2. Cactus Water or Cactus Nectar

The people of the Sonoran desert have long used prickly pear cactus, also called nopal, for medicinal and nutritional purposes. They believed prickly pear cactus was an essential element to their health and survival.

The people of the Sonoran desert have long used prickly pear cactus, also called nopal, for medicinal and nutritional purposes. They believed prickly pear cactus was an essential element to their health and survival. That may be for good reason: Research has found that prickly pear cactus is a good source of nutrients, including electrolytes and antioxidants.

True Nopal Cactus Water is a convenient, ready-to-drink beverage made from water, prickly pear concentrate, and natural flavor. It has a refreshing fruit taste and no added sugars or sweeteners. It contains about half the calories and sugar as the leading brand of coconut water while still providing electrolytes, especially potassium and magnesium, and antioxidants.

Another option: Arizona Cactus Ranch makes Prickly Pear Nectar, or 100% pure prickly pear concentrate. As a source of electrolytes and anti-oxidants, take 1 tsp. per day. Or make Prickly Pear Electrolyte Water by adding 2–4 tsp. of Prickly Pear Nectar to a 16 oz. bottle of water.

Both coconut water and cactus water are lacking in sodium. If you think you could be deficient in sodium, which is common during electrolyte depletion, add a pinch of high-quality salt to a meal, or eat a salty snack, such as salted nuts, fermented raw sauerkraut, or a pickle, in addition to drinking these healthier electrolyte beverages.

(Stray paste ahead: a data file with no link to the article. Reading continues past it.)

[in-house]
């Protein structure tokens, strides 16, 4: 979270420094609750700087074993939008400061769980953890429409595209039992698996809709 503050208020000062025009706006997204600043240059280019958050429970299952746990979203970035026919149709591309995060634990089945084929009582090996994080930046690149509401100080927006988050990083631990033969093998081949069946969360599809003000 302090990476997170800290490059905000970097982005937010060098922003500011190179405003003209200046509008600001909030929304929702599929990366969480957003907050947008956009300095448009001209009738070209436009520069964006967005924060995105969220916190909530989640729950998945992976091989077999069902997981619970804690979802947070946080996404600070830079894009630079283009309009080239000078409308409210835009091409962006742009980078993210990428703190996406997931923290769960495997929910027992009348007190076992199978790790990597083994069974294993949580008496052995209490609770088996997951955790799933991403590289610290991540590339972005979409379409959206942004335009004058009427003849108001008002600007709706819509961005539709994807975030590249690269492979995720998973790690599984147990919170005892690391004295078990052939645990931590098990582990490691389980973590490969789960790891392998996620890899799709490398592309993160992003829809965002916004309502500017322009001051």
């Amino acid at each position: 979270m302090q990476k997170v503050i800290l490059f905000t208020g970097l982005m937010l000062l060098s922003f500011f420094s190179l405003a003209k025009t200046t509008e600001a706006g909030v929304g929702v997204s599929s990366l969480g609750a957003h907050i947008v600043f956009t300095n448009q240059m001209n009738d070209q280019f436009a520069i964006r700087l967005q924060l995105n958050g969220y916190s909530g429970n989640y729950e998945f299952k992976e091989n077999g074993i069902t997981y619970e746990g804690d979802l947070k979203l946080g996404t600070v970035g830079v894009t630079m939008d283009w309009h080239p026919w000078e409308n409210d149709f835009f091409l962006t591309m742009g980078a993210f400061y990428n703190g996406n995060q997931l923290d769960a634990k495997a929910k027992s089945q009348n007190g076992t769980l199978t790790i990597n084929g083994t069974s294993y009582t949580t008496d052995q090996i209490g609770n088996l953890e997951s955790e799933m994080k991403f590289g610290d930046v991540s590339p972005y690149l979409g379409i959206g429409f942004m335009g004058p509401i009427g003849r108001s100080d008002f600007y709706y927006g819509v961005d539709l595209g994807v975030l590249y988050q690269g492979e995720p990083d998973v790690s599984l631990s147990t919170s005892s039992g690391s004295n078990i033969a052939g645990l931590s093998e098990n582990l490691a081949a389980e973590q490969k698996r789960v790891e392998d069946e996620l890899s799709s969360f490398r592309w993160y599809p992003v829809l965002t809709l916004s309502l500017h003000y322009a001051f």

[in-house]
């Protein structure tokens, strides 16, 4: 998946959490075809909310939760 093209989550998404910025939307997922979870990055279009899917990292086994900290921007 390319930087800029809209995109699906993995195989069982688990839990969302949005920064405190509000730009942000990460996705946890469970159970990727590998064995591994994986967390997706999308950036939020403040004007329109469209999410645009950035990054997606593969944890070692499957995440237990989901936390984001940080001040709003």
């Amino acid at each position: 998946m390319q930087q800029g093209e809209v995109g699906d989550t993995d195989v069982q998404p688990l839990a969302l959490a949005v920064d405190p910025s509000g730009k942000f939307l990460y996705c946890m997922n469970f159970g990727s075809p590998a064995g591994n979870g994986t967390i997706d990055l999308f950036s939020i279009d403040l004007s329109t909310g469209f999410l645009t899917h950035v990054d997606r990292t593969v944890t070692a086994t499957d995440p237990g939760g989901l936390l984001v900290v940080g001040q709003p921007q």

3. Make a Homemade Electrolyte Drink

There are creative ways to make your own “electrolyte replacement” beverages that naturally supply potassium, sodium, magnesium, and calcium. Here are two ideas for low-sugar, electrolyte-containing combinations to try:

  1. Juice 6 stalks of celery (a natural source of sodium, potassium, magnesium, chloride, and phosphorus), one apple, and one lemon.
  2. Blend 1 banana, 1 cup almond milk, and 1 cup kale. The banana and almonds are rich in magnesium and potassium. Kale is a superfood and an excellent source of calcium and magnesium.

4. Sip on Bone Broth

An ancient South American proverb says “bone broth can resurrect the dead.” That may be a bit of a stretch, but 100% organic chicken and beef bone broths do have incredible healing properties, including being great sources of bioavailable minerals such as phosphorus, sodium, magnesium, and calcium.

Sipping on bone broth is a delicious and easy way to replenish lost electrolytes. One well-known brand that you can find in many natural food stores is Bonafide Provisions.

5. Use a Powdered Electrolyte Supplement

You can also mix a powdered electrolyte dietary supplement into water and drink it as needed. Try Vega Sport Electrolyte Hydrator dietary supplement, which is sweetened with stevia extract, not sugar. It comes in two yummy flavors (Lemon Lime and Berry) and has zero calories.

6. Eat Mineral-Rich Foods & Drink Water

Marketers have done an effective job of making you think that you need a beverage to replace electrolytes. But you can obtain the critical minerals from many foods too. In most cases, you don’t really need a special drink. You can replenish electrolytes simply by eating foods that are rich in appropriate minerals, and drinking pure water. For snacks or when making meals, include:

  • Real salt, Himalayan salt, or Celtic sea salt to provide sodium and chloride.
  • Fresh fruits and vegetables to load up on potassium.
  • Protein-rich foods, such as meat, poultry, fish, nuts, and beans for phosphorus.
  • Dark-green leafy vegetables and nuts to supply magnesium.
  • Dairy products, nuts, and greens for calcium.